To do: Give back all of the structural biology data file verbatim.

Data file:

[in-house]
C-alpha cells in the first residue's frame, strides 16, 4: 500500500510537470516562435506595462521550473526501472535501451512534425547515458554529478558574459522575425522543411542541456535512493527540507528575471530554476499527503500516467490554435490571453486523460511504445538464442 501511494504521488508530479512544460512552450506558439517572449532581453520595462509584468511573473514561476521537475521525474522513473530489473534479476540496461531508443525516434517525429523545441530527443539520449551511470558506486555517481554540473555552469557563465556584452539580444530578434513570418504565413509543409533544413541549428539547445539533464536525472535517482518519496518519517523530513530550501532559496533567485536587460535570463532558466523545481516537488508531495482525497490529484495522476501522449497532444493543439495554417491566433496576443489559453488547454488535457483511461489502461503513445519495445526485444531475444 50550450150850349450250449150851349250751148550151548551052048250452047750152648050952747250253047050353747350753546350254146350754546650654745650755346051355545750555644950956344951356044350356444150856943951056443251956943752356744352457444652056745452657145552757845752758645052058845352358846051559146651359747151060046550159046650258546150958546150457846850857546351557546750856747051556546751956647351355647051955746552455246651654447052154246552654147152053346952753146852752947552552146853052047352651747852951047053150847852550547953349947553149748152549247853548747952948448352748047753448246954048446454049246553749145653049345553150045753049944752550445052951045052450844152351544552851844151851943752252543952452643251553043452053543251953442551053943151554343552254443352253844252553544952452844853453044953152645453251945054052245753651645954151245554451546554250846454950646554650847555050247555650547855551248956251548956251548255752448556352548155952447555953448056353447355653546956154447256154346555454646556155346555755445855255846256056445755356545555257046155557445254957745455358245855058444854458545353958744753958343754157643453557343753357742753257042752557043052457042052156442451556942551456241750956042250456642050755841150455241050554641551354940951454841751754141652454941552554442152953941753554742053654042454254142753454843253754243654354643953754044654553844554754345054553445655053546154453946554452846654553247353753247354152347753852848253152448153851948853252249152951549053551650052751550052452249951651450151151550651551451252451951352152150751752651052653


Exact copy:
[in-house]
C-alpha cells in the first residue's frame, strides 16, 4: 500500500510537470516562435506595462521550473526501472535501451512534425547515458554529478558574459522575425522543411542541456535512493527540507528575471530554476499527503500516467490554435490571453486523460511504445538464442 501511494504521488508530479512544460512552450506558439517572449532581453520595462509584468511573473514561476521537475521525474522513473530489473534479476540496461531508443525516434517525429523545441530527443539520449551511470558506486555517481554540473555552469557563465556584452539580444530578434513570418504565413509543409533544413541549428539547445539533464536525472535517482518519496518519517523530513530550501532559496533567485536587460535570463532558466523545481516537488508531495482525497490529484495522476501522449497532444493543439495554417491566433496576443489559453488547454488535457483511461489502461503513445519495445526485444531475444 50550450150850349450250449150851349250751148550151548551052048250452047750152648050952747250253047050353747350753546350254146350754546650654745650755346051355545750555644950956344951356044350356444150856943951056443251956943752356744352457444652056745452657145552757845752758645052058845352358846051559146651359747151060046550159046650258546150958546150457846850857546351557546750856747051556546751956647351355647051955746552455246651654447052154246552654147152053346952753146852752947552552146853052047352651747852951047053150847852550547953349947553149748152549247853548747952948448352748047753448246954048446454049246553749145653049345553150045753049944752550445052951045052450844152351544552851844151851943752252543952452643251553043452053543251953442551053943151554343552254443352253844252553544952452844853453044953152645453251945054052245753651645954151245554451546554250846454950646554650847555050247555650547855551248956251548956251548255752448556352548155952447555953448056353447355653546956154447256154346555454646556155346555755445855255846256056445755356545555257046155557445254957745455358245855058444854458545353958744753958343754157643453557343753357742753257042752557043052457042052156442451556942551456241750956042250456642050755841150455241050554641551354940951454841751754141652454941552554442152953941753554742053654042454254142753454843253754243654354643953754044654553844554754345054553445655053546154453946554452846654553247353753247354152347753852848253152448153851948853252249152951549053551650052751550052452249951651450151151550651551451252451951352152150751752651052653